Wellington.Scoop » Wairarapa Councils Express Concerns Over Three Waters Reforms

LDR report
Submissions are now closed on the Water Services Entities Bill, and all three Wairarapa Councils have raised concerns about the Three Waters legislation.

Masterton District Council, which is a member of the Communities 4 Local Democracy coalition, disagreed with the government’s policy approach.

The council backed the coalition’s submission, which proposed that the bill not proceed, in favor of developing a framework for local authorities to provide their own solutions for meaningful change in governance and management of Three Waters assets while retaining ownership of the assets.

In its own submission, Masterton District Council called for the Bill to be delayed to allow the community, stakeholders and Parliament to “understand the full complexity of the proposed system before proceeding”.

The Water Service Entities Bill establishes four public water service entities which aim to provide safe, reliable and efficient water services in place of local authorities. This includes the supply of drinking water, waste water and storm water.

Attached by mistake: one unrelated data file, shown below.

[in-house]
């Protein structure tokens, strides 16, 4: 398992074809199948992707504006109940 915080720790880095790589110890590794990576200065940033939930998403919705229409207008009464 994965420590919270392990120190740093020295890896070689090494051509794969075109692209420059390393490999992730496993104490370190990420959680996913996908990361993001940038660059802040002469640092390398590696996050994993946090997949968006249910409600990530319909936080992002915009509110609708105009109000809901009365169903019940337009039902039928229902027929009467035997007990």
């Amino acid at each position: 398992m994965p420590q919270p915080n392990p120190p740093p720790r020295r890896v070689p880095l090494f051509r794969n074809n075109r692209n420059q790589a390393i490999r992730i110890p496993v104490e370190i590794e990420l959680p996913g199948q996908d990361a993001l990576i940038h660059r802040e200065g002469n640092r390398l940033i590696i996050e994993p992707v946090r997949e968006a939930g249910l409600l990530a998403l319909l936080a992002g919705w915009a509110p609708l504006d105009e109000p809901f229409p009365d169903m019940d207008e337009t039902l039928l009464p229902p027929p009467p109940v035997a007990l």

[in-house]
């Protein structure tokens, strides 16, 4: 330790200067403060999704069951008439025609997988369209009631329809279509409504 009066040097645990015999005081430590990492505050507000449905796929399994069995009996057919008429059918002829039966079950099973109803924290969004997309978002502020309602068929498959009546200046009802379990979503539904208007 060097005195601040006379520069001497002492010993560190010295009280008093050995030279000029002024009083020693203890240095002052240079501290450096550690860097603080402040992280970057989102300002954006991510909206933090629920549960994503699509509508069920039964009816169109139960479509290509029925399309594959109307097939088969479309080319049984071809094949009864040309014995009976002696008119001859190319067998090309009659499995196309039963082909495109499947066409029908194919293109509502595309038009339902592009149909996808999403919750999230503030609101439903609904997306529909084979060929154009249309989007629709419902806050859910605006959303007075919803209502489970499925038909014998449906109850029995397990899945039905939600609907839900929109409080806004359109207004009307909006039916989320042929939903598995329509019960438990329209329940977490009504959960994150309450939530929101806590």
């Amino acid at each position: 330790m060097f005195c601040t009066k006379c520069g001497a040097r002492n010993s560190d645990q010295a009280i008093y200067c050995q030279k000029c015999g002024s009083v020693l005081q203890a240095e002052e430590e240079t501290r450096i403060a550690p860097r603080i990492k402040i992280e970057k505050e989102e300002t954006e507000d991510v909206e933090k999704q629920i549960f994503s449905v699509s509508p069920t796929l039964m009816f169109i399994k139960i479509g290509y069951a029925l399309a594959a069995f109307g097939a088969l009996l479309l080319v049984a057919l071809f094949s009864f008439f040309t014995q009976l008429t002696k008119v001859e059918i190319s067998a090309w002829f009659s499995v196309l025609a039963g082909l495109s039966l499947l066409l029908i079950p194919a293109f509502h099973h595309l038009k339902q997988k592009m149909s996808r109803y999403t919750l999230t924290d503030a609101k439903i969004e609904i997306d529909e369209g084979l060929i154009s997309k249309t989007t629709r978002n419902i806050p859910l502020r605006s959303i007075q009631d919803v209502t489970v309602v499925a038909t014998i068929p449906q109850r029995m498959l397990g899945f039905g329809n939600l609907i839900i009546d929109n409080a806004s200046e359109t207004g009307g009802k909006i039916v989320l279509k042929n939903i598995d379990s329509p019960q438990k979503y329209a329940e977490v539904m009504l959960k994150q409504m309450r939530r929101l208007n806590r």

Masterton District Council wants stormwater removed from the bill or take a transitional approach.

Each council in Wairarapa has expressed concerns over a significant loss of local voice, including a lack of adequate representation of local authority views within the regional representation group [RRG].

The Eastern Central Water Services Entity, which would serve Wairarapa, covers 21 local government organizations, 31 iwi and over 200 Marae. All of these would be brought together in the proposed RRG structure of no more than 14 representatives.

At least 14 local government organizations and 24 iwi ​​are reportedly unrepresented in the RRG.

In its brief, the Carterton District Council [CDC] highlighted several concerns regarding the transition to the new entity arrangement.

“The roles that CDC water operations personnel undertake form an essential part of the service levels they provide,” a spokesperson said. “The loss of just two or three key employees could cause DCC’s operational capacity to collapse.

“The council strongly encourages the government to help councils retain key staff during this transition period by charging the National Transitional Unit [NTU] not actively recruit or second staff from local government organizations [LGOs].”

The CDC also expressed concern that NTU’s engagement model did not welcome comments or questions, including at the CEO level. “We believe this significantly increases the risk of a flawed transition and leads to substandard outcomes for our staff and communities.”

Individual advisors also made submissions.

Local Democracy Reporting (LDR) is public interest journalism funded by NZ On Air

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